Wittman and other members of Virginia's Congressional delegation have asked the BIA to schedule a briefing with the tribes as soon as possible to help get them up to speed. Most of them are based around Richmond, the capital of Virginia, which is about a two-hour drive from Washington, D.C., A spokesperson for the BIA was looking into the request on Thursday. The tribes were the first to welcome new European settlers at Jamestown in present-day Virginia. Their ancestors signed some of the first treaties with European nations but they waited more than 400 years for formal acknowledgment by the United States. The recognition law is named in honor of the late Thomasina E. Jordan. Though she was a citizen of the Mashpee Wampanoag Tribe, whose federal status wasn't acknowledged until 2007, she was known as a champion of the indigenous peoples in Virginia, where she resided for most of her adult life.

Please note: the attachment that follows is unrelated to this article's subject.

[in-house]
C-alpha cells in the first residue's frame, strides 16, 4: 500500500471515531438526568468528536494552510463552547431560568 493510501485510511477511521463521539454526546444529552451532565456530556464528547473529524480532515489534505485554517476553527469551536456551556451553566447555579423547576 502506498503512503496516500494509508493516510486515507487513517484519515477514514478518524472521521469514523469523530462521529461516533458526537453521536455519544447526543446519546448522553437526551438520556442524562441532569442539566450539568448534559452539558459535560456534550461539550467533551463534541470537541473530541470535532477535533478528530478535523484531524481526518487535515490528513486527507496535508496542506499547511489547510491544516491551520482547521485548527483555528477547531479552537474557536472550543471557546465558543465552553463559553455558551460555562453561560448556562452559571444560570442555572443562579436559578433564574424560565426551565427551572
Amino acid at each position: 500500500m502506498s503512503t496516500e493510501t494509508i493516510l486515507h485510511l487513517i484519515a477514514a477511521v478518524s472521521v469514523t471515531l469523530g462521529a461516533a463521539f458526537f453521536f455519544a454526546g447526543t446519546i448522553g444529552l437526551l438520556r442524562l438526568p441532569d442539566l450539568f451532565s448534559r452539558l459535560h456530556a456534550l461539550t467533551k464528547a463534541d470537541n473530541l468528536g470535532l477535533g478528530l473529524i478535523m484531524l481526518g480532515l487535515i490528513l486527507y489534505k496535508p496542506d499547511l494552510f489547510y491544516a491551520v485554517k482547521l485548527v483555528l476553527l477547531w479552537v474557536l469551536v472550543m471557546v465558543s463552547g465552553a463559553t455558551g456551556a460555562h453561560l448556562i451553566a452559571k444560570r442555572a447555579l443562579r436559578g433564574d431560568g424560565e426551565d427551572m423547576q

“Thomasina said the Virginia tribes deserved recognition, because they kept the colonizers more or less at bay for 200 years, giving the tribes in the interior of the country some breathing room,” Danielle Moretti-Langholtz, the director of William & Mary’s American Indian Resource Center, said in a College of William & Mary news release. The BIA published the annual list of Indian Entities Recognized and Eligible To Receive Services From the United States Bureau of Indian Affairs on January 30. The document had been signed on January 11, which happened to be the same day H.R.984 cleared its final hurdle on Capitol Hill. It's possible the BIA will update the list to include the new tribes. The agency did so in May 2016, when the Pamunkey Tribe, whose homelands are also located in Virginia, gained federal status after the list had been published in January of that year.
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